Tuesday, August 15, 2017

Michelle Styles: Historical fact-checking can be rewarding.

People like their history to be the way they think it was. They tend to get upset when a historian or a historical novelist makes a change that  seems different than their perceived notion. It can be the things you think you know because they are widely accepted fact that can get you into difficulties.
Recently there was a social media kerfuffle about a Roman British cartoon by the BBC. One of the characters was an African military officer supposedly serving in the Britannia. In one picture, he was flanked by his wife. Apparently people on the both sides of the Atlantic (who thought they knew history) screamed – Impossible, political correctness gone mad. Everyone knows Roman Britain wasn’t like that. There were no sub-Saharan Africans there and other such exclamations.
Photograph BBC
 I rolled my eyes. I have spent many hours along the Roman Wall, researching the period and I am happy to report that yes, there were African officers on the Wall. Some of whom may have their families (officially or unofficially) with them. There is a story that the Roman emperor Septimus Severus (a man with North African roots,  it was where the money was during the 2nd century AD) encountered an Ethiopian legionary officer when he arrived at the wall. There were others, including a troop of Nubian cavalry officers who probably were stationed at Chesters. (They may have been responsible for the re-dedication or rejuvenation symbol aka the phallus tile in the floor of the headquarters building which made my children giggle). The Roman Empire was ethnically diverse and they moved trouble-makers from one region to be soldiers in another, but Rome was not multi-cultural. When in Rome, do as the Romans do was an apt saying. It always surprises me when film-makers or other people depict Rome as one single national type. The Roman empire was huge and people did move about.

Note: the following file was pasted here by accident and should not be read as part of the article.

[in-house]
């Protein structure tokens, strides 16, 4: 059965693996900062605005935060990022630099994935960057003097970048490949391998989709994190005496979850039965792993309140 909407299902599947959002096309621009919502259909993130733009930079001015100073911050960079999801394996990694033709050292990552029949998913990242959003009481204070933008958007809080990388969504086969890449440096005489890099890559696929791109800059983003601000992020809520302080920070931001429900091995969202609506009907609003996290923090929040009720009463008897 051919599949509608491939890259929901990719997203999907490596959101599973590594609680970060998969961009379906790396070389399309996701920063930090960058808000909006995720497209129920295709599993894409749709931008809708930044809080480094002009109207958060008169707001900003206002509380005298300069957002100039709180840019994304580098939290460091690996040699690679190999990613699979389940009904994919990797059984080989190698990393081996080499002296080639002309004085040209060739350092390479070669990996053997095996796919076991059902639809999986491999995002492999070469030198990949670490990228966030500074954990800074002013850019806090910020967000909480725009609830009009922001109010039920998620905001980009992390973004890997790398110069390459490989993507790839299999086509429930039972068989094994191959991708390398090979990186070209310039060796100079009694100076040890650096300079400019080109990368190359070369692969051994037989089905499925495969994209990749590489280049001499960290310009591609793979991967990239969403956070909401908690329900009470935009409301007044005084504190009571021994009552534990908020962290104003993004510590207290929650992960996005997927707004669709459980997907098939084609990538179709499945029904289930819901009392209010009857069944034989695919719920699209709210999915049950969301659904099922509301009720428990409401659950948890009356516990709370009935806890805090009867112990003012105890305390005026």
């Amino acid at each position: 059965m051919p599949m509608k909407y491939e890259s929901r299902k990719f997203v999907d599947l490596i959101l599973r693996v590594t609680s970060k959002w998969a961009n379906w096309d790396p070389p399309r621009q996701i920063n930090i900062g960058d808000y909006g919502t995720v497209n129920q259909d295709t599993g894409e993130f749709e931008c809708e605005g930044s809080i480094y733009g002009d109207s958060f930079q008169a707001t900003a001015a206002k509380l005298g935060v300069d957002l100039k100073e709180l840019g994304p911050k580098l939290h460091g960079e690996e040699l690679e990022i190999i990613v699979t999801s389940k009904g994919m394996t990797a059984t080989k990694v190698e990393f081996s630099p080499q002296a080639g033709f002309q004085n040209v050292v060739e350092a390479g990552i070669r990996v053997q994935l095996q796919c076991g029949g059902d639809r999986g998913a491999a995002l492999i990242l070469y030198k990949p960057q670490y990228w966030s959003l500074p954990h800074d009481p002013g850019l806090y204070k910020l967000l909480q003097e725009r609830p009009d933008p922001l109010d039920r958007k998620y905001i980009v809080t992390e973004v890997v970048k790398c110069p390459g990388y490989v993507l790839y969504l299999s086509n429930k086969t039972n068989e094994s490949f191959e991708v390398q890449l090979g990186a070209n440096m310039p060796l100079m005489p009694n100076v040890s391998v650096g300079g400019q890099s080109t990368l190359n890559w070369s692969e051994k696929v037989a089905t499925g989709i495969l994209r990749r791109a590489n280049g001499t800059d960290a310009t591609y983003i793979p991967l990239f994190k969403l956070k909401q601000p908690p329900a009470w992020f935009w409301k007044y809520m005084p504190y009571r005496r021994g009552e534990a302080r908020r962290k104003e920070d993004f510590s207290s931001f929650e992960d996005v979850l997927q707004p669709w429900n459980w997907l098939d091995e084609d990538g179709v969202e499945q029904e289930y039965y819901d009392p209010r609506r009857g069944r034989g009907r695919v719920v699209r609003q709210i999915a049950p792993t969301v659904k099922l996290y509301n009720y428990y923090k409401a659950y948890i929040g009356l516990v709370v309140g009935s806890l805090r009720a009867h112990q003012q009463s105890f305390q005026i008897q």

My problem with the cartoon was that having gone to the trouble to get the skin colour correct, was it too much trouble for the BBC to get woman’s costume correct? Her hairstyle and dress were all wrong for that era.  If you look at tombs of Romano-British women, particularly the famous Regina tomb, Romano British women tended to be all covered up in what has been termed a Gallic robe. Wearing something bare armed would have resulted in the woman being cold and several of tablets found at Vindolanda complain about the cold!  The woman on the tombs had big hair. But that is an aside. The BBC was right to point out that Roman Britain like the rest of the Roman Empire had many hues of skin contained within it. This is far better than assuming African people only really reached Britain after the World War 2 which some people myopically seem to think. 
One question is what happened to these African legionaries and possibly even merchants?  The short answer is we do not know.The large scale excavation of Roman cemeteries really has not happened. They could have served their time and retired back to their homeland. They could have retired in Roman Britain or even beyond the wall (the wall was more like a porous border control) and married local girls or other Romano-British inhabitants. They might have left when the legions left and the entire economy collapsed. Why stay in such a lawless and cold place? They might have been killed during the plague of 541 when approximately half the population of Britain, Europe and the Byzantium empire died. And some might have stayed and intermarried. There could be people whose families have been in the North of England for nearly two thousand years who had an African legionary as an ancestor and that is kind of cool to think about.

In short, checking facts can lead to interesting discoveries.  Given what passes for news these days, it can be helpful to go back to primary sources.  It is always useful to remember that history by its nature is always written through a dark and shadowy mirror and sometimes those reflections are not entirely accurate.


My latest Viking set historical romance THE WARRIOR’S VIKING BRIDE will be published by Harlequin Historical in March 2018. It features a Viking Shield Maiden and a Celtic warlord who has been sent to  return her to her long-estranged father. 

Michelle Styles writes warm, witty and intimate historical romances set in a wide variety of time periods from ancient Rome to the Victorian. Her most recent SOLD TO THE VIKING WARRIOR was set on the Western Isles of Scotland in 875. You can read more about Michelle and her books at her website 

1 comment:

dstoutholcomb said...

Love when the author takes the time to use historically accurate information.